March 9, 2012 at 1:43 pm | Report abuse |
    • banasy©

      OWS is global.
      Embrace the reality.

      March 9, 2012 at 1:47 pm | Report abuse |
  12. Daniel

    Love this. Errazuriz is becoming a living part of a larger piece of art that he didn't even realize he was making. He sells these things as art. His customers, ironically amused, buy them as furniture in which their 1%er friends may plop their well-padded backsides and break wind as loudly as they wish upon the complaints of the 99%. In the process, the artist, directing the rage of his underclass brethren, creeps ever closer to riches that most artists never attain. He becomes the very sickness he was trying to cure. The end result of this piece should be an etching on a platinum plate of Errazuriz, Mitt Romney and the Koch brothers sitting in four of those chairs and drinking from crystal goblets filled with the blood of impoverished children.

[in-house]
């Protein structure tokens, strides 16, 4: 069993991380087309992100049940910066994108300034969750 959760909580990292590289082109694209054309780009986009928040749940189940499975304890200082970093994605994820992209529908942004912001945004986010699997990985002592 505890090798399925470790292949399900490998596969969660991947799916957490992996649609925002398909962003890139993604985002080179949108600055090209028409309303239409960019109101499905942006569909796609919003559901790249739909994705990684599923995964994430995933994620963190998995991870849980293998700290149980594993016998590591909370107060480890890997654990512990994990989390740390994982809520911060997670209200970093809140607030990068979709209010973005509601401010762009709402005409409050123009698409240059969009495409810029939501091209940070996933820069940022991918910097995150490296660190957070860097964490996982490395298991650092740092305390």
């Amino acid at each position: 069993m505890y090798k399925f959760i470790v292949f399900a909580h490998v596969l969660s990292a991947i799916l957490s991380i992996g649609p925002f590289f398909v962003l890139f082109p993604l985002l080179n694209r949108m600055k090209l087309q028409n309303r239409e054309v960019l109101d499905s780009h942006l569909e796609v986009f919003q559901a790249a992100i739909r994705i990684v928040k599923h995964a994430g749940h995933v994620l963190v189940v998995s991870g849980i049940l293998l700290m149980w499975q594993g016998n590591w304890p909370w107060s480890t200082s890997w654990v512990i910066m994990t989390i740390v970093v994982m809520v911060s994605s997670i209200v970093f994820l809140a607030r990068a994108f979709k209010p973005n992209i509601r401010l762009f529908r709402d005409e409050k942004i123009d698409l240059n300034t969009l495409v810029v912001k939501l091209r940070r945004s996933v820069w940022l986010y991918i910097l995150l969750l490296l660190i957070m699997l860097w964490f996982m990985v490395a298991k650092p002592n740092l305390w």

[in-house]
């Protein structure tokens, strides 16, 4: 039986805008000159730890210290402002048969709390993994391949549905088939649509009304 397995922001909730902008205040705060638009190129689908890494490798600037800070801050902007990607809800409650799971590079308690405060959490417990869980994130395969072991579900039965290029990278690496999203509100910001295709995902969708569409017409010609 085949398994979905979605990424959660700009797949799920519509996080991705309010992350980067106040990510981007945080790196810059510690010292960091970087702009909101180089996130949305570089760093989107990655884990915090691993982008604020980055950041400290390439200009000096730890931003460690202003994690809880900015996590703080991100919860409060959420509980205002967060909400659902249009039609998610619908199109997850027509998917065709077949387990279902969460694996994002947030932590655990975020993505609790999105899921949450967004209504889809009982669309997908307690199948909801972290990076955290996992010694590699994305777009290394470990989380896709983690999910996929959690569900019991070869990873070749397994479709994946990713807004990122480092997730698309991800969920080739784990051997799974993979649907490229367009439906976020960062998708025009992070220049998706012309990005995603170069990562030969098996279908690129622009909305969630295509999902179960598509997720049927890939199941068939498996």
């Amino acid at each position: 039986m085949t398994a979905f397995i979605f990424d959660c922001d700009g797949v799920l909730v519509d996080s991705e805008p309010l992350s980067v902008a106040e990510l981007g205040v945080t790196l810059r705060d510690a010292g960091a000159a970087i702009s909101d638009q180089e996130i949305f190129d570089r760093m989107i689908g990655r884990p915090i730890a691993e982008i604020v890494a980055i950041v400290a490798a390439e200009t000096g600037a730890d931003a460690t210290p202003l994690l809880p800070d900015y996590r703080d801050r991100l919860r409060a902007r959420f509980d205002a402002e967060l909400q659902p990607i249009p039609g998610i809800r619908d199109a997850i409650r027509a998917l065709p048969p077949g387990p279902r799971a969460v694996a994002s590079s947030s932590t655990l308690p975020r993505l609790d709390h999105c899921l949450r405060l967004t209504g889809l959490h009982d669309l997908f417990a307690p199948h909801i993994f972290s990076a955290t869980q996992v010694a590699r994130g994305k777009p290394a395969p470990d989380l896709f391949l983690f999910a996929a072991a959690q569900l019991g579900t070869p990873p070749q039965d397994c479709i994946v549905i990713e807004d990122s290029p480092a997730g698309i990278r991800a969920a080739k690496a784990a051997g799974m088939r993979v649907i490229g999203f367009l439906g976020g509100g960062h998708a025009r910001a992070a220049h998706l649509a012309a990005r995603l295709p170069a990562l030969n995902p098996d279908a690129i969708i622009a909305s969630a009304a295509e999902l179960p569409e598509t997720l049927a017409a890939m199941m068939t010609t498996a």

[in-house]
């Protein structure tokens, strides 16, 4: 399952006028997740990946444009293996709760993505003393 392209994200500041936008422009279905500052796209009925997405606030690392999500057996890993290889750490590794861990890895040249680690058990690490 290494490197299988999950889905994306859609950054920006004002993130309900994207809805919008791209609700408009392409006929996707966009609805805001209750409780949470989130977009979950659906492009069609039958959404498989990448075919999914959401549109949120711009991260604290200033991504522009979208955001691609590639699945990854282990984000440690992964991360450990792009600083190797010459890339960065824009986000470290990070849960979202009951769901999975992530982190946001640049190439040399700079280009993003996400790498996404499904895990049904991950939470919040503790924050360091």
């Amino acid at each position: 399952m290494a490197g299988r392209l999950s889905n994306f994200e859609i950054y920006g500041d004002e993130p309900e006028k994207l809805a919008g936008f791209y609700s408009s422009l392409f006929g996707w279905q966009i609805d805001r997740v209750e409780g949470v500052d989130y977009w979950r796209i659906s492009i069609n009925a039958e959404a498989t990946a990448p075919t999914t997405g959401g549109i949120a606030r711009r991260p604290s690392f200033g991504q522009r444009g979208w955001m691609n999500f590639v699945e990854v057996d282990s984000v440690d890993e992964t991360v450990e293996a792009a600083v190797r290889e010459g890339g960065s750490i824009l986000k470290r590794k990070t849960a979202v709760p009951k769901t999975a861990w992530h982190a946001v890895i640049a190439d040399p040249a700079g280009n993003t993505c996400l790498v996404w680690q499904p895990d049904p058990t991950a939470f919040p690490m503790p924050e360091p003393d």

March 9, 2012 at 1:45 pm | Report abuse |
  13. CNNuthin

    It still amazes me that so many people do not understand who the 1% and the 99% are and how others think there is a middle ground of hard working people not associated with either side. This article and reading these comments prove that most of you need to stop reading these articles and do some research on the Occupy Movement. CNN is NOT the place to get facts on Occupy.

    March 9, 2012 at 1:51 pm | Report abuse |
    • The Bob

      So in your 99/1 world someone who makes $70,000/year is in the same exact situation as someone who makes $7.15/hr? Thats a bit delusional.

      March 9, 2012 at 1:58 pm | Report abuse |
    • Eliott C. McLaughlin